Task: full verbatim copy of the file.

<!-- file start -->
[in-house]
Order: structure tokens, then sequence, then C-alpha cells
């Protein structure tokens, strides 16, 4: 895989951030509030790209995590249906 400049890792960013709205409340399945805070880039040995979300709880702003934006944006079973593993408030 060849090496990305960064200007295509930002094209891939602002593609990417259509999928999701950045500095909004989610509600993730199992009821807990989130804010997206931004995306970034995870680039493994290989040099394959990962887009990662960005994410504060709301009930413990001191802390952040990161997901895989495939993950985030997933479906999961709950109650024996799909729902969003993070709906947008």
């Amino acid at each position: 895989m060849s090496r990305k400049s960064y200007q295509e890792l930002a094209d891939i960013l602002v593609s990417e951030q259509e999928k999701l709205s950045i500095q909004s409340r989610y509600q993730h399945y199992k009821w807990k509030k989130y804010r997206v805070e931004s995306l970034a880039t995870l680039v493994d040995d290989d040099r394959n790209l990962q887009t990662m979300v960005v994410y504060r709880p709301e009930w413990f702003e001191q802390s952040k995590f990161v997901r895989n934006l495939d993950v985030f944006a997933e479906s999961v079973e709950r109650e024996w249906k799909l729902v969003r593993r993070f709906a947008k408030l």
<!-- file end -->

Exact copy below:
[in-house]
Order: structure tokens, then sequence, then C-alpha cells
């Protein structure tokens, strides 16, 4: 895989951030509030790209995590249906 400049890792960013709205409340399945805070880039040995979300709880702003934006944006079973593993408030 060849090496990305960064200007295509930002094209891939602002593609990417259509999928999701950045500095909004989610509600993730199992009821807990989130804010997206931004995306970034995870680039493994290989040099394959990962887009990662960005994410504060709301009930413990001191802390952040990161997901895989495939993950985030997933479906999961709950109650024996799909729902969003993070709906947008």
């Amino acid at each position: 895989m060849s090496r990305k400049s960064y200007q295509e890792l930002a094209d891939i960013l602002v593609s990417e951030q259509e999928k999701l709205s950045i500095q909004s409340r989610y509600q993730h399945y199992k009821w807990k509030k989130y804010r997206v805070e931004s995306l970034a880039t995870l680039v493994d040995d290989d040099r394959n790209l990962q887009t990662m979300v960005v994410y504060r709880p709301e009930w413990f702003e001191q802390s952040k995590f990161v997901r895989n934006l495939d993950v985030f944006a997933e479906s999961v079973e709950r109650e024996w249906k799909l729902v969003r593993r993070f709906a947008k408030l």